For most photographers, the afterward editing should not take too long, but Mark takes his time due to his unique method of merging the photos. “Once I'm back in my studio, I merge them in a way that reveals the most compelling portions of each image. I use very detailed and time-consuming editing techniques to make a seamless and believable transition from old to new.”
Minami-Sanriku (Japan) 2011 vs. 2020
Some knowledge of rephotography comes from experience only. So before you go out to make your first shot, we advise you to learn from Mark's experience in the field. “I've had to adapt over time to accomplish what I set out to do. Early on, I just assumed I could find the original location and start shooting. I came to learn that some of those locations either don't exist anymore or the viewpoint of the original photo has changed, making recreation impossible. So now I use a variety of finding aids, including Google Street View, to ensure I can get the shot I need to create the final image," shared the photographer.
All of these images have something to say to us. Everyone picks up the message they seek, though we wanted to know what is hiding behind Mark's rephotography. “My work is intended to convey to the viewer a sense of wonder. To show how things change over time, but also in many ways stay the same.”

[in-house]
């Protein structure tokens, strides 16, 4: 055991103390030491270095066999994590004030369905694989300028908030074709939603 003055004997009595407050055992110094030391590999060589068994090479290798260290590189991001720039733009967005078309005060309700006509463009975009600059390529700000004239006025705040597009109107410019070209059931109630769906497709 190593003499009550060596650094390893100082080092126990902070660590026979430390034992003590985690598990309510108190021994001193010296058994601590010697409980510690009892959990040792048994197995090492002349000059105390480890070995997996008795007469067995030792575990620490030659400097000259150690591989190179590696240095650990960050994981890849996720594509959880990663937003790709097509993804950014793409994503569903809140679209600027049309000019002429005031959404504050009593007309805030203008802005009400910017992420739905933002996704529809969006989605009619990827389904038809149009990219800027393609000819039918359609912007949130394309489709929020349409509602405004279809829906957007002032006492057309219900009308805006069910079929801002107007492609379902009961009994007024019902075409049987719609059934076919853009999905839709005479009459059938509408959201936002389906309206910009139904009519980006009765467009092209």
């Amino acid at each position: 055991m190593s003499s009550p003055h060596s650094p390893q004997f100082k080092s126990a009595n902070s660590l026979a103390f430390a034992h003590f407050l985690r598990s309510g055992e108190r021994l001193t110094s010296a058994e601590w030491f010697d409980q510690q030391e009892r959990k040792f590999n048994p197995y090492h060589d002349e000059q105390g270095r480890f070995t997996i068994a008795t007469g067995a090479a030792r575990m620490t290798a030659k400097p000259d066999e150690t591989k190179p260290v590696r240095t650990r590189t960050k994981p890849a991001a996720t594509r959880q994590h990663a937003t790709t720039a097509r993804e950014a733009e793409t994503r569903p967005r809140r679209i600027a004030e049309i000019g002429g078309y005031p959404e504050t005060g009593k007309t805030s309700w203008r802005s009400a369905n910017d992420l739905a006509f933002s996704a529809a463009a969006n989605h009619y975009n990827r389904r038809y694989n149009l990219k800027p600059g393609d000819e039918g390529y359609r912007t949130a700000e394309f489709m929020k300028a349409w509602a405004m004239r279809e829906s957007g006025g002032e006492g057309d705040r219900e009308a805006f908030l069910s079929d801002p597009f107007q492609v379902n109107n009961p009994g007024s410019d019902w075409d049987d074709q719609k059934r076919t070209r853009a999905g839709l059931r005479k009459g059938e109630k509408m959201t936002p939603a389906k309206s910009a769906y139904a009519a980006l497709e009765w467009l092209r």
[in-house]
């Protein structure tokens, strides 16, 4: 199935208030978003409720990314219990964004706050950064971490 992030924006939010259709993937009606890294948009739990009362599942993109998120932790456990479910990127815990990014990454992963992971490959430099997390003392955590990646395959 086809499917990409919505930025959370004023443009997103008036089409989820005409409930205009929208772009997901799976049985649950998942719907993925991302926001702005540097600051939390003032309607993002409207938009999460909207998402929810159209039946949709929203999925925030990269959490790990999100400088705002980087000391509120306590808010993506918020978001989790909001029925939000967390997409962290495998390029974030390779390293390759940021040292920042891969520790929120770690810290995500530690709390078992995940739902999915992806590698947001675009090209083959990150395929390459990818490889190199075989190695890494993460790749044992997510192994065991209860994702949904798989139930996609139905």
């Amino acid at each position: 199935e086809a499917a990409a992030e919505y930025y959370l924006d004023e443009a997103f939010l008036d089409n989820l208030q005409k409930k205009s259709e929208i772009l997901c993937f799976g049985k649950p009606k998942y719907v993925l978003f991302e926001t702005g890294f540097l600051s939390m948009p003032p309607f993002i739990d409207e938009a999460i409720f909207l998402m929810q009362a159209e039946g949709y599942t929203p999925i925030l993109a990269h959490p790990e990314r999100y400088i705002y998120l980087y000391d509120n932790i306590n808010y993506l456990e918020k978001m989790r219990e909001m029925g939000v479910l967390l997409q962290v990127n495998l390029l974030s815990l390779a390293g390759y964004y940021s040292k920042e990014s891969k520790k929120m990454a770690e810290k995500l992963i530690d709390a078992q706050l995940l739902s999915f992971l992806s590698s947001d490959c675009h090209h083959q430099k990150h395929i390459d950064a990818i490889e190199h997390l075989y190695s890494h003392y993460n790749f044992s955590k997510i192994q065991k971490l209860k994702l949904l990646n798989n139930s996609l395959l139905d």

My Mom And I Sitting On The Stoop Of The Bronx House That's Been In Our Family For 100 Years, Recreating A Photo Of My Great Aunt And Great-Great Grandmother Taken In The '40s
Before-And-After Photo Of Abandoned Building Renovation
You can re-take the shot without any regard to the specifics mentioned before, such as the season, right angle, and such, but to get the best possible results, science comes into play. “I often say rephotography is both a science and an art. Science typically comes first. This is where all the technical parts of photography come into play: shutter speed, aperture, focal length, and lighting. All of which have to match those of the original image. It can be tricky because the equipment we use today is very different from a hundred years ago. It just takes practice and a fair amount of trial and error. Once I get the science right, the art is in creating an image that pleases the eye,” shared Mark.
And on some occasions, you will have to adapt to the location even more. Mark told us about the most challenging locations in his past and what it takes to capture them. “Occasionally I'll find a source image that wasn't taken from ground level. So I may need to use a ladder, lean out a window in a building, or even pilot a drone to get the shot I need. For one particular image, I had to have my assistant stop traffic on a busy street long enough for me to climb up a step ladder in the middle of the street to get the shot. A few motorists weren't happy, but I got the shot!”